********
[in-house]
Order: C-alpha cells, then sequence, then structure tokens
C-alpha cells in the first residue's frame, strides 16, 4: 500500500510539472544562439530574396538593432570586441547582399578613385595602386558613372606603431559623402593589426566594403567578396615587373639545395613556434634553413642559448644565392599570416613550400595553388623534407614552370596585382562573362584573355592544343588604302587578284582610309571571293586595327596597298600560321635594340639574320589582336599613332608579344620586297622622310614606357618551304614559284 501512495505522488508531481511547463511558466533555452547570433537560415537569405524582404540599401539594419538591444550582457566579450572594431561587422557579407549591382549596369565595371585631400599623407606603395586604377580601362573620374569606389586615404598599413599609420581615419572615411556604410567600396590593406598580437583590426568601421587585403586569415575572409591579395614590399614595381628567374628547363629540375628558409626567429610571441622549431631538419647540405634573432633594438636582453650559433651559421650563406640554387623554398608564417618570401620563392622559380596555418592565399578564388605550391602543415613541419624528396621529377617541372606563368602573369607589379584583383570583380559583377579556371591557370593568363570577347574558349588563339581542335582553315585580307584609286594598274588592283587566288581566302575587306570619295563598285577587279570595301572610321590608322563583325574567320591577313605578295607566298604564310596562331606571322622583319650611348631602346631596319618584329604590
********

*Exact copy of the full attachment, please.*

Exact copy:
[in-house]
Order: C-alpha cells, then sequence, then structure tokens
C-alpha cells in the first residue's frame, strides 16, 4: 500500500510539472544562439530574396538593432570586441547582399578613385595602386558613372606603431559623402593589426566594403567578396615587373639545395613556434634553413642559448644565392599570416613550400595553388623534407614552370596585382562573362584573355592544343588604302587578284582610309571571293586595327596597298600560321635594340639574320589582336599613332608579344620586297622622310614606357618551304614559284 501512495505522488508531481511547463511558466533555452547570433537560415537569405524582404540599401539594419538591444550582457566579450572594431561587422557579407549591382549596369565595371585631400599623407606603395586604377580601362573620374569606389586615404598599413599609420581615419572615411556604410567600396590593406598580437583590426568601421587585403586569415575572409591579395614590399614595381628567374628547363629540375628558409626567429610571441622549431631538419647540405634573432633594438636582453650559433651559421650563406640554387623554398608564417618570401620563392622559380596555418592565399578564388605550391602543415613541419624528396621529377617541372606563368602573369607589379584583383570583380559583377579556371591557370593568363570577347574558349588563339581542335582553315585580307584609286594598274588592283587566288581566302575587306570619295563598285577587279570595301572610321590608322563583325574567320591577313605578295607566298604564310596562331606571322622583319650611348631602346631596319618584329604590